LMAKprojects is pleased to announce Nava Lubelski’s third solo exhibit with the gallery, titled Roomful. The exhibit continues her exploration of imperfection and randomness, the use of sewing and paper construction, extending the canvas into a sculptural element. The new works question the value of the unique, and of craftsmanship, in a work of art.
In the exhibit Lubelski uses vastly different surfaces to hold her organic sewing, from a chair, to an eviscerated electric blanket, to a factory reject of misaligned army badges. The objects have been discarded as useless, yet still have a sense of presence and of history, of quietly embodied dramas. Their mass produced designs may contain little aesthetic intention or craftsmanship, but Lubelski’s detailed hand stitching is worked throughout their patterns creating a new identity; a chair becomes a sculpture, and a blanket a drawing. The work draws attention to the beauty of the structure and repetition and points out imperfections, which in turn alert the viewer to the unique qualities of the object.
As definitions and original intent are put into question, so is the gallery space. Roomful engages the viewer by extending off the wall and out of the canvas and redefining the physical boundaries of Lubelski’s work; a heap of black cotton scraps, appearing as fragmented pattern pieces, are stitched and stretched taut into a web-like installation, filling the back wall of the gallery with its shapes and shadows; a bright pink electric blanket has its insides pulled out and used to embellish its own surface, the exposed form taking on vaguely modernist references of scrawls and lines; a machinery malfunction causing a damaged batch of manufactured army badges, becomes a subject for Lubelski’s repair and attention; an elderly woman’s art school drawings from the 1940s are reconstructed as an abstracted cityscape, perched atop the portfolio that held them; holes in a stitched canvas open onto views of another canvas; an organic spill is stylized and reproduced as a factory-embroidered series; the marks and stains of wear and tear on a velvet green chair are delineated and embroidered with Lubelski’s signature stitching.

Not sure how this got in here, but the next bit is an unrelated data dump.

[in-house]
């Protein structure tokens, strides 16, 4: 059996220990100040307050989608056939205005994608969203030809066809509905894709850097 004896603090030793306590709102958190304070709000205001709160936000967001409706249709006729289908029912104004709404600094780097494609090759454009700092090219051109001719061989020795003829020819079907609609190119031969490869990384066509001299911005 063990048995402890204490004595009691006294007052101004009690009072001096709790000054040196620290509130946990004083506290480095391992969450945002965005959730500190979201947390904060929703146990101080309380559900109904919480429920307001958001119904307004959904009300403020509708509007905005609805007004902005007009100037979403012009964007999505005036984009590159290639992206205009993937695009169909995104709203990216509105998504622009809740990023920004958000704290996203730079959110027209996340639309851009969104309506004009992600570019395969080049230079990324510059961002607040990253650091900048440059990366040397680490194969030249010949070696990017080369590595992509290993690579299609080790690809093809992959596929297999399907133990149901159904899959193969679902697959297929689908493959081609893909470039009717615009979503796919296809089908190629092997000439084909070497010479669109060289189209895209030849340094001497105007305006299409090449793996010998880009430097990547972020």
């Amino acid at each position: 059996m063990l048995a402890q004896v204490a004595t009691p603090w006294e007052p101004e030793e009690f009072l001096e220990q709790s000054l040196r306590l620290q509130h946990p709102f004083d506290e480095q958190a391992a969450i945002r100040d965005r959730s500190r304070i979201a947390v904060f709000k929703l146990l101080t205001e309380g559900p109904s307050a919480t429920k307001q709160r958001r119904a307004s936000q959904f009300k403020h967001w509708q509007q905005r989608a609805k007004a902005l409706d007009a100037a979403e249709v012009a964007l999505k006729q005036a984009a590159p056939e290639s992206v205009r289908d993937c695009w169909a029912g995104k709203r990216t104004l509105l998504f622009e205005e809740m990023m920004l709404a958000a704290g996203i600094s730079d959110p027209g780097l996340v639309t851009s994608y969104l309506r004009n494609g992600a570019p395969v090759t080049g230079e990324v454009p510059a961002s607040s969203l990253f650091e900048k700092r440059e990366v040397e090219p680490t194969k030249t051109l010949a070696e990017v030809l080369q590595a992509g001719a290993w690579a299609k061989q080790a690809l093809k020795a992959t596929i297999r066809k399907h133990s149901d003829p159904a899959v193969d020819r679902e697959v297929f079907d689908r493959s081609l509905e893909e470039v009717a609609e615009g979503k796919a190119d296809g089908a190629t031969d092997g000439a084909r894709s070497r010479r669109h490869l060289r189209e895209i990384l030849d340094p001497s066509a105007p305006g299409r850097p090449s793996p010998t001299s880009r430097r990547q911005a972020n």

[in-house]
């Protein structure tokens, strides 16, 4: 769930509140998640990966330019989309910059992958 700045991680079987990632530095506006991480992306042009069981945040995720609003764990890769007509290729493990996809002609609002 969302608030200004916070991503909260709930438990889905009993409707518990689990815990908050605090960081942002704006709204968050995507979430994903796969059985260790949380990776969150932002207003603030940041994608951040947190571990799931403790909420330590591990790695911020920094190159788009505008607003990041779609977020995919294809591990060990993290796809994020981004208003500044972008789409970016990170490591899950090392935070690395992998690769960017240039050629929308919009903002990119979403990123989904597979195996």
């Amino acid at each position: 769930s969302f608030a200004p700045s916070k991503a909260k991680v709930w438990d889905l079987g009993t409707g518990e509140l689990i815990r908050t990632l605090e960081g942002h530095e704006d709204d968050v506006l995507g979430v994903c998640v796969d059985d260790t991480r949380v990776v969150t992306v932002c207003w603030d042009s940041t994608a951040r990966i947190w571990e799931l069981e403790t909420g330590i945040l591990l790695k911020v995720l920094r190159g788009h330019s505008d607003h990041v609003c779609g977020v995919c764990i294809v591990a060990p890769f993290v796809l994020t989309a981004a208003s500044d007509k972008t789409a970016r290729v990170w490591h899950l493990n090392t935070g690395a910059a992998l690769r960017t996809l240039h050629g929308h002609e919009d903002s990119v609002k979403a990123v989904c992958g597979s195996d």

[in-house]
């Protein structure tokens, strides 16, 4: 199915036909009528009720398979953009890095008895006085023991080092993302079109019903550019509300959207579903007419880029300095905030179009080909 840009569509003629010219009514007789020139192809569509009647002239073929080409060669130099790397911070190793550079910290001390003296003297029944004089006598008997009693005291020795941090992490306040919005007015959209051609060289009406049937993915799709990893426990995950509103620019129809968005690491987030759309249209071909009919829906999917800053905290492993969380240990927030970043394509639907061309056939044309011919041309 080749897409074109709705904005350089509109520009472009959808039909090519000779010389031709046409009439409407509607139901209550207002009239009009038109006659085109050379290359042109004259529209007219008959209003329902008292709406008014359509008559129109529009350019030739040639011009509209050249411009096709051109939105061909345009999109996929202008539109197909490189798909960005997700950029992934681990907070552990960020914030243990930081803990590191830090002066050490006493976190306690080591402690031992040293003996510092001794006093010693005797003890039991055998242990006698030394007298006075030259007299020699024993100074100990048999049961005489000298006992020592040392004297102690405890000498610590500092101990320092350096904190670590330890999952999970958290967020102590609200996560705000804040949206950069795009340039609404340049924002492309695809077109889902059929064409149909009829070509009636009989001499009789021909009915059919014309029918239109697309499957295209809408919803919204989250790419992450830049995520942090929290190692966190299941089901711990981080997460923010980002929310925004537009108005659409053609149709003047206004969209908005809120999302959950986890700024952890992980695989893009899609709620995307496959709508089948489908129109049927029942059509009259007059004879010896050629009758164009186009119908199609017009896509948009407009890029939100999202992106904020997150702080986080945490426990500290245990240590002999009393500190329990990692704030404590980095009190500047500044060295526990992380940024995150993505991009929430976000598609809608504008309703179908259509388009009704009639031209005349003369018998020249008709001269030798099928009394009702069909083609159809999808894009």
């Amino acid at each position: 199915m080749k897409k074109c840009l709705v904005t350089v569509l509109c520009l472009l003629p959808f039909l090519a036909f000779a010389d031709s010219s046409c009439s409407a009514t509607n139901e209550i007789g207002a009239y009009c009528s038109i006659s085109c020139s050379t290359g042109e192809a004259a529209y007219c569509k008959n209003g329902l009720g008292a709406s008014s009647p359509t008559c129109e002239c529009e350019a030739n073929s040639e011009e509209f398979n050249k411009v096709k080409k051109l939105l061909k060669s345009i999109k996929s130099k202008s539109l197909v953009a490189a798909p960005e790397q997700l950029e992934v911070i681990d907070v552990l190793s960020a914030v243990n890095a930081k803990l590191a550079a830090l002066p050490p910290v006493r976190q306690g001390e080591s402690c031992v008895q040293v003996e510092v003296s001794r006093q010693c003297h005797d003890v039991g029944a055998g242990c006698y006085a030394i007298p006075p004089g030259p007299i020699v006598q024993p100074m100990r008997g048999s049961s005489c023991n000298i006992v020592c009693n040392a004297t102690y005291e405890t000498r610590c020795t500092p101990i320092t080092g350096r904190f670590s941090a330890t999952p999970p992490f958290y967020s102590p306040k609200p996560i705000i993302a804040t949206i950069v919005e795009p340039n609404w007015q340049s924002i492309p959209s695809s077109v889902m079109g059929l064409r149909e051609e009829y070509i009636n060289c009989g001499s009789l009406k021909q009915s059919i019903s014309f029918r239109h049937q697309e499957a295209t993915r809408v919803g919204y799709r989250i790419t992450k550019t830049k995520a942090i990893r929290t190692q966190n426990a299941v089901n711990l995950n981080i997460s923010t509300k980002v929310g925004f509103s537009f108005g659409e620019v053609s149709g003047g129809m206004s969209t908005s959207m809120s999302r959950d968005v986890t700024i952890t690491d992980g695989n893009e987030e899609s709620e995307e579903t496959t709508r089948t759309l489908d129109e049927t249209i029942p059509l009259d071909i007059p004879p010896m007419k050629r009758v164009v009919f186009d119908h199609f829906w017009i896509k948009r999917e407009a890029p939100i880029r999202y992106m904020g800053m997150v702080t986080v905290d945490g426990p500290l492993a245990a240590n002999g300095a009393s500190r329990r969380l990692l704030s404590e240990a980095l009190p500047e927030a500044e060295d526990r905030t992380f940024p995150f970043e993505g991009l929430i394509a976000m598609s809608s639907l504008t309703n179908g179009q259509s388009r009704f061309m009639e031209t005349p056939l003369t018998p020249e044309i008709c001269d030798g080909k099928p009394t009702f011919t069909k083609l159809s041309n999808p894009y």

Nava Lubelski’s (New York, 1968) work was recently on view at The Shelburne Museum, VT, The Powerhouse Museum, Australia and the Weatherspoon Art Museum. NC. Her work can be found in the permanent collections of the Museum of Arts and Design, NY The Queens Museum of Art, Queens, NY and the Henry Buhl collection. Her work has been reviewed in the LA Times, The Globe and Mail, Artforum, NY Times, Boston Globe, ARTnews, and the Huffington Post.. She has received grants from the Pollock-Krasner Foundation, CUE Art Foundation, the New York Foundation for the Arts, the North Carolina Arts Council and the Marie Walsh Sharpe Art Foundation.